The distributors’ monopoly is most effective behind closed doors, where their money and favors can prove irresistibly persuasive. So to the extent that we can move the debate out of the Capitol backrooms and into the arena of public scrutiny, the better our chances will be. Neither their arguments nor their conduct is especially appealing when viewed in the daylight.
Some of the Michigan media have picked this up already, and are giving the issue good coverage. Just last week, both the Detroit Free Press and Lansing State Journal published strong pro-shipping editorials. Both papers blasted the Wholesalers and the politicians on their dole. The State Journal even told Chris Ward to give back all the Wholesalers’ contributions if he wants people to actually believe his motives. But we need to keep the issue on the front burner.
The inside part of the strategy is more difficult, because it involves reaching a group of legislators who traditionally go along with whatever the Wholesalers ask.
We’re going to produce a series of objective, accurate fact sheets for the legislators and their aides, and will be setting up a lot of meetings to discuss the issues involved. We want to make sure they know what’s happening in other states, like Texas, Connecticut and New York. We can’t outspend or outmuscle the distribution monopoly, but we’re confident we can out-truth them.
Fortuntely, they may have overplayed their hand. We’ve already heard that some legislators feel they were "misled" about the issues in the shipping debate, and the legislative alternatives. Some of them resent the patently false scare tactics being used about things like underage drinking.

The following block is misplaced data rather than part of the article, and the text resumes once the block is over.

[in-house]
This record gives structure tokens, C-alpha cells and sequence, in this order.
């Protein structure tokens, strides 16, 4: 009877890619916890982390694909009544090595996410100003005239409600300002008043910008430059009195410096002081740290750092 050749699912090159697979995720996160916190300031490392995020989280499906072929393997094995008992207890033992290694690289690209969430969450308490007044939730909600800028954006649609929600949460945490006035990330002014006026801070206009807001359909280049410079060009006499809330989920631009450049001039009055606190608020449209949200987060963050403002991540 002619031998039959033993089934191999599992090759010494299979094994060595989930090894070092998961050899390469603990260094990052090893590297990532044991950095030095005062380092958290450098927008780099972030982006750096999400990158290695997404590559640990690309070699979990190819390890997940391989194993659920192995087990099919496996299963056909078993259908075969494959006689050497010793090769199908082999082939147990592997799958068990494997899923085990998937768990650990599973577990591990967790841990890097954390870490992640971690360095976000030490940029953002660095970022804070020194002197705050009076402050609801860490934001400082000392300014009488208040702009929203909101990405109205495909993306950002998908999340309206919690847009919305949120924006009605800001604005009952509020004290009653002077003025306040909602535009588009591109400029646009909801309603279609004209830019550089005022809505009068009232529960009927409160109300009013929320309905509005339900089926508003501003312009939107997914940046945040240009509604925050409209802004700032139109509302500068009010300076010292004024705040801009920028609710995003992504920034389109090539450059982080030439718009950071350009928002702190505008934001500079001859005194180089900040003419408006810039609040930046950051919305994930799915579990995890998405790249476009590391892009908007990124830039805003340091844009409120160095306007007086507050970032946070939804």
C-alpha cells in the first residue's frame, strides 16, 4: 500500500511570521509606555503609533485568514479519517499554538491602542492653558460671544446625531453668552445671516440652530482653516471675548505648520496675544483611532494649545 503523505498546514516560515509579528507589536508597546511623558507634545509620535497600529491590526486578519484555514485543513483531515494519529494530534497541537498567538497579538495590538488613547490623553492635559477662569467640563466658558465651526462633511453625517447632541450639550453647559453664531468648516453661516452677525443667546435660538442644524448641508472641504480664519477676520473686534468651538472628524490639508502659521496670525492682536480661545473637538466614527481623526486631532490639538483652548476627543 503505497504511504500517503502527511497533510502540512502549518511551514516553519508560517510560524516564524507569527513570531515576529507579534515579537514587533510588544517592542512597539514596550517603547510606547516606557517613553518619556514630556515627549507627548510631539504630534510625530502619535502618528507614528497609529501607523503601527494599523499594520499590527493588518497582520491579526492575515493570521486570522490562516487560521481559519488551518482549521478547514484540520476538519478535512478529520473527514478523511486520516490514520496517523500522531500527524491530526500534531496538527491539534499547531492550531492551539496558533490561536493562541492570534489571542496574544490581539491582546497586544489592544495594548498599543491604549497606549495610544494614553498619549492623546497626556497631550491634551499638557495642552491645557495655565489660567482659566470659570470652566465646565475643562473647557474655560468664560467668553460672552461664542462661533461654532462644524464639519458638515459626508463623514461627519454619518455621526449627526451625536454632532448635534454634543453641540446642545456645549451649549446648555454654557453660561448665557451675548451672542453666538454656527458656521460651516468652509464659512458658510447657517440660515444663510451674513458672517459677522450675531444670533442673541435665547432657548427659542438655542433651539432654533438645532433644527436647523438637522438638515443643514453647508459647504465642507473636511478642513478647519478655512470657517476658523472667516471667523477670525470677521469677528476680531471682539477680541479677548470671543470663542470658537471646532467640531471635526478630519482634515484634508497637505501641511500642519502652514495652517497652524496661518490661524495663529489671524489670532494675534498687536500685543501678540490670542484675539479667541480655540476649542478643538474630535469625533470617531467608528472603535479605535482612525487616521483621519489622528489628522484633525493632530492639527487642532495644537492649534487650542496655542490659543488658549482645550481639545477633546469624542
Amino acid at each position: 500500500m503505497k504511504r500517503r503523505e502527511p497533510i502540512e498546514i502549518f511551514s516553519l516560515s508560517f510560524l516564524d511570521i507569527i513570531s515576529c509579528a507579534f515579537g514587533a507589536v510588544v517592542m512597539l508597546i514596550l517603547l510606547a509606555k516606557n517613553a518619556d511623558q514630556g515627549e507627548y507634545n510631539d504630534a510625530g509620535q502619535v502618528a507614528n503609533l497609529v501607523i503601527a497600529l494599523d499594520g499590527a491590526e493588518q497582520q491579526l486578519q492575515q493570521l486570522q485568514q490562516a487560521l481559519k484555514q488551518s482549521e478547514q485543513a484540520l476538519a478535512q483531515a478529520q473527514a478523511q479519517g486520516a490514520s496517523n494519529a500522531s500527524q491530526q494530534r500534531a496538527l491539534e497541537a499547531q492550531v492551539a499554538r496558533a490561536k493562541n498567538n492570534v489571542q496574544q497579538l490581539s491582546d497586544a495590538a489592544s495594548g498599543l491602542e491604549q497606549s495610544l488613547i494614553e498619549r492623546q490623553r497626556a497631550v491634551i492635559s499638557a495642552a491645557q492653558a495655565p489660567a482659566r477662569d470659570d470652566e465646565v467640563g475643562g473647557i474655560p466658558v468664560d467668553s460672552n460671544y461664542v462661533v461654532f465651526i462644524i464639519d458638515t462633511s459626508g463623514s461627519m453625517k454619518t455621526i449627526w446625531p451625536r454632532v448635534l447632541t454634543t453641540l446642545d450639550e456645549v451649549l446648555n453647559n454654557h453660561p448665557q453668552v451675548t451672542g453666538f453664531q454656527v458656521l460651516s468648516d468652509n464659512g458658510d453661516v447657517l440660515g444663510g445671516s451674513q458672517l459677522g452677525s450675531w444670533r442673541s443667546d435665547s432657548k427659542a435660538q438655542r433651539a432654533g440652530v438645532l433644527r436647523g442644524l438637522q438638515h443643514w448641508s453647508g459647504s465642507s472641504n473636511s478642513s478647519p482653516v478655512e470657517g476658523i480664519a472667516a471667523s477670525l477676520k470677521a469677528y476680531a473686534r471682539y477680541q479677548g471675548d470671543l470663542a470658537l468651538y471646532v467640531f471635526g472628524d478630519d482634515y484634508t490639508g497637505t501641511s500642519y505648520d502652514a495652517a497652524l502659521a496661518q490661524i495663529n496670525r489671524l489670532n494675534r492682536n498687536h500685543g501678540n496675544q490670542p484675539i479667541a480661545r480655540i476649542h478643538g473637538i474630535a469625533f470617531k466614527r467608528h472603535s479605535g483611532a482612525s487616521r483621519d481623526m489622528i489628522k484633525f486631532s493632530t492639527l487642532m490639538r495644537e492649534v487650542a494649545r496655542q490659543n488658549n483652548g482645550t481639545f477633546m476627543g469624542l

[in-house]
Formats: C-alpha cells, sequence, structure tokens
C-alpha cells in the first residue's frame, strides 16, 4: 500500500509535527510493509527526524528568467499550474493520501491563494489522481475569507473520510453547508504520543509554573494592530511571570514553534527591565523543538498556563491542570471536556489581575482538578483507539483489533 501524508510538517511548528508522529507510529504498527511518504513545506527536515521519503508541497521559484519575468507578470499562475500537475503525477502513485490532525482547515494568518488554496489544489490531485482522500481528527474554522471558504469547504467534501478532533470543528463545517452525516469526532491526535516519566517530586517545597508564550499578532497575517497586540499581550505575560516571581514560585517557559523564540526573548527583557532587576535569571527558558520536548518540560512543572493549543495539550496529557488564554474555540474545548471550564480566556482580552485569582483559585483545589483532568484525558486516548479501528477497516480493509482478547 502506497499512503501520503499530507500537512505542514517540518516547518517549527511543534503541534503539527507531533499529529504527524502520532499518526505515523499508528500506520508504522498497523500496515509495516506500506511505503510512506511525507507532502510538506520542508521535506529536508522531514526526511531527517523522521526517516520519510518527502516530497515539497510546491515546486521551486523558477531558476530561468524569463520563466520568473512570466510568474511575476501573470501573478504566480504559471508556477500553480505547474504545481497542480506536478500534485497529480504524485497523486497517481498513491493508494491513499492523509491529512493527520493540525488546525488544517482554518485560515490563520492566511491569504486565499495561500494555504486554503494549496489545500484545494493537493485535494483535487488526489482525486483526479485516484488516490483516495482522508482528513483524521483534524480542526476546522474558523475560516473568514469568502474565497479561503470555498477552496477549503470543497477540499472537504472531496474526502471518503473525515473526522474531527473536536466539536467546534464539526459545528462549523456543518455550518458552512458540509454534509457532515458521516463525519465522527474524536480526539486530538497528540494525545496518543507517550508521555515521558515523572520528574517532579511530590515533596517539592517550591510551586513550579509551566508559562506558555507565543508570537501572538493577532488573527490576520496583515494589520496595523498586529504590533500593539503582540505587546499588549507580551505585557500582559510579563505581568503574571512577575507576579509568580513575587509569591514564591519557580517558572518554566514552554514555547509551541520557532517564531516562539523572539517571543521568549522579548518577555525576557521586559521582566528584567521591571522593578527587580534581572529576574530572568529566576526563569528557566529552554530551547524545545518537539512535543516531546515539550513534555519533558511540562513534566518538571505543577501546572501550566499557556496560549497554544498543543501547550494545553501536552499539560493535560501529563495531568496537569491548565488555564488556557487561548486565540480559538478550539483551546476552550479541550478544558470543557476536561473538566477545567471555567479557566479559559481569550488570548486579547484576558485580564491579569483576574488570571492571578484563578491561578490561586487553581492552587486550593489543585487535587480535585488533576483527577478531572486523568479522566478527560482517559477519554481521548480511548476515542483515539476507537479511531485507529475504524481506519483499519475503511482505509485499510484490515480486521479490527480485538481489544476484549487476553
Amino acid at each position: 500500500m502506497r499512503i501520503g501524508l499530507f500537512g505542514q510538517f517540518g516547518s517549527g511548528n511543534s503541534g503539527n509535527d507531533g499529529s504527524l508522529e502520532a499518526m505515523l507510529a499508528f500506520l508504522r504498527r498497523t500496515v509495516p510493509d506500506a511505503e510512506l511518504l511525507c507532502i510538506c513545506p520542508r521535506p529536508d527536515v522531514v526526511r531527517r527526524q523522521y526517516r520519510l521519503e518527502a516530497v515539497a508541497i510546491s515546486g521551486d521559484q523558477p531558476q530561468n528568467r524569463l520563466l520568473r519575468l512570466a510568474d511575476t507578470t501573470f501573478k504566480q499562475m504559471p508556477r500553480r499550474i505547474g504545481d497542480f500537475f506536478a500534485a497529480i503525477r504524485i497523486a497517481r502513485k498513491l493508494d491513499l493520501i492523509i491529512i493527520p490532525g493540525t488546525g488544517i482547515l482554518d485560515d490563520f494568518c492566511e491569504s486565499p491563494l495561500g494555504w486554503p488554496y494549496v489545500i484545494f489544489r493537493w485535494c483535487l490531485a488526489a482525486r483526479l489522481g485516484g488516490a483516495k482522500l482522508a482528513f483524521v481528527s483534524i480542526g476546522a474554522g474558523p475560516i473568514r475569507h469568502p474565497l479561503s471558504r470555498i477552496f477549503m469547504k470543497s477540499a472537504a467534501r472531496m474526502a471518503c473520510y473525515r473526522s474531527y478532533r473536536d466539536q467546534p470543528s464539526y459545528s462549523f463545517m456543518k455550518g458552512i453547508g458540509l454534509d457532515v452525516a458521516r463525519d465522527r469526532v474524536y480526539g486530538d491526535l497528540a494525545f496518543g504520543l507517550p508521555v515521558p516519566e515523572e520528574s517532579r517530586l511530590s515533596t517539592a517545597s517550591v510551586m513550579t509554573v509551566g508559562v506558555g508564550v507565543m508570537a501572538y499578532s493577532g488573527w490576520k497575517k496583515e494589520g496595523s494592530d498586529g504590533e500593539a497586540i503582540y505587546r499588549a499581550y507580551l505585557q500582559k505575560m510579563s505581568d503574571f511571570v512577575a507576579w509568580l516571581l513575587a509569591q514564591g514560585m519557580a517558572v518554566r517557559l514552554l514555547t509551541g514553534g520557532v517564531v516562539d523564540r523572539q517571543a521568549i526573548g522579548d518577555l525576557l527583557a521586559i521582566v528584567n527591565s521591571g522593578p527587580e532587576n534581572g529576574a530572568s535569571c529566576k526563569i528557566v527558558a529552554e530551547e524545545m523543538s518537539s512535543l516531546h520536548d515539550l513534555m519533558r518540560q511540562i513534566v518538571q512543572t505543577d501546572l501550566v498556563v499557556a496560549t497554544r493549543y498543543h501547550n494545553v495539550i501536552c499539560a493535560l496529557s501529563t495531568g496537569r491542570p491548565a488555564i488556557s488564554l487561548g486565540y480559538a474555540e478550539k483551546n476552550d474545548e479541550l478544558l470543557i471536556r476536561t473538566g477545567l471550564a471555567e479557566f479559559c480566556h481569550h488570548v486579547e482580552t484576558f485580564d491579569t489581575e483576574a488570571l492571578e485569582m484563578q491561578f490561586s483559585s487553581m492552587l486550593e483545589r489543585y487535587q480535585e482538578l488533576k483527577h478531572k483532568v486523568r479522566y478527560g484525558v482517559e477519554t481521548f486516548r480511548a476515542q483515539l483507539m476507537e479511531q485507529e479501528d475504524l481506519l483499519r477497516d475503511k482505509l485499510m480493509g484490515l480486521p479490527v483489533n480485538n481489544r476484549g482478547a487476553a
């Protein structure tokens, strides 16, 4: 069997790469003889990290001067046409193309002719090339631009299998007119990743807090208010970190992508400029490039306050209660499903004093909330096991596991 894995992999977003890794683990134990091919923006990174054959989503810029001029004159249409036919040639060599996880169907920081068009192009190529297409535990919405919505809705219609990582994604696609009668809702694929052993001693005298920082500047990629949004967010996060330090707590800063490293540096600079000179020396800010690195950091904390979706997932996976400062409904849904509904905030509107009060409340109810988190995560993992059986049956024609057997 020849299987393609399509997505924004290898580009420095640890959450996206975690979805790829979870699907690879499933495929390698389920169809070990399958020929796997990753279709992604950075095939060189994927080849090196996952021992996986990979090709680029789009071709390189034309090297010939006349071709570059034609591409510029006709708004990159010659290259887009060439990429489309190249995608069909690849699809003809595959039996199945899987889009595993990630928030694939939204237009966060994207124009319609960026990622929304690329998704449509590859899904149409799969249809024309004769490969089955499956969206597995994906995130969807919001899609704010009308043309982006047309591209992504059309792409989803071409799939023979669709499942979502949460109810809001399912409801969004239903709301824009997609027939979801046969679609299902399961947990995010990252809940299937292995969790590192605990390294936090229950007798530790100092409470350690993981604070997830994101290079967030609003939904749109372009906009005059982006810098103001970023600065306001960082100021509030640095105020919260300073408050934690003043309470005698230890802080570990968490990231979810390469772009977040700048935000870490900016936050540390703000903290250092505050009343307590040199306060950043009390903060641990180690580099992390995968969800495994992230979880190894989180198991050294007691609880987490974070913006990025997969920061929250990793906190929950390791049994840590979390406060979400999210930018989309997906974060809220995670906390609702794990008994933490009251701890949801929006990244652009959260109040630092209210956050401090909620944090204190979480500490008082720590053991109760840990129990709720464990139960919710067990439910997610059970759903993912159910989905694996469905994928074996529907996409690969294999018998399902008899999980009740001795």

Last but not least, we’re finding hundreds — soon to be thousands — of consumer supporters who are signing on at the WineCAM website and wine events around the state. We’ll be asking these folks to contact their legislators, attend hearings in Lansing, write letters to their local papers, and recruit friends to the cause.
Several legislators told us that the strongest argument they could have to reject the shipping ban is the need to "vote the district" — i.e. lots of their constituents back home are concerned about their vote on this issue. We’re going to engage wine consumers across the state, in every legislative district, to help provide them with that argument — especially as they spend more time in their home districts during the summer.
Is there anything those living outside Michigan can do to help WineCam in their efforts and help Direct Shipping legislation pass?
Does the phrase "please send money" come off as too crass?
Seriously, our most pressing need is for the bucks to convey our message. Right now, our work is being done by a group of volunteers, all of whom have day jobs. We urgently need to hire a Lansing lobbyist who can help to open some of the doors there and work with us on organization and strategy. We need to produce the informational packets for the legislators and their aides, and that should involve some PR folks. And it would be nice to be able to hand out a professionally-designed brochure at wine events, in place of the home-brewed (or is that home-vinified?) version we’re currently using. We’re not ashamed to accept contributions from outside the state — more information is on the donation page at the WineCAM website.
Folks from elsewhere can do one other thing. Californians may not realize that Michigan is still in the midst of a major economic slump. Our legislators confront a mammoth budget deficit, cuts in education funding, and coping with the highest unemployment rate in the nation.
This may shock you and me, but in light of those other issues, studying the intricacies of the wine shipping debate doesn’t rank all that highly on most legislators’ priority lists.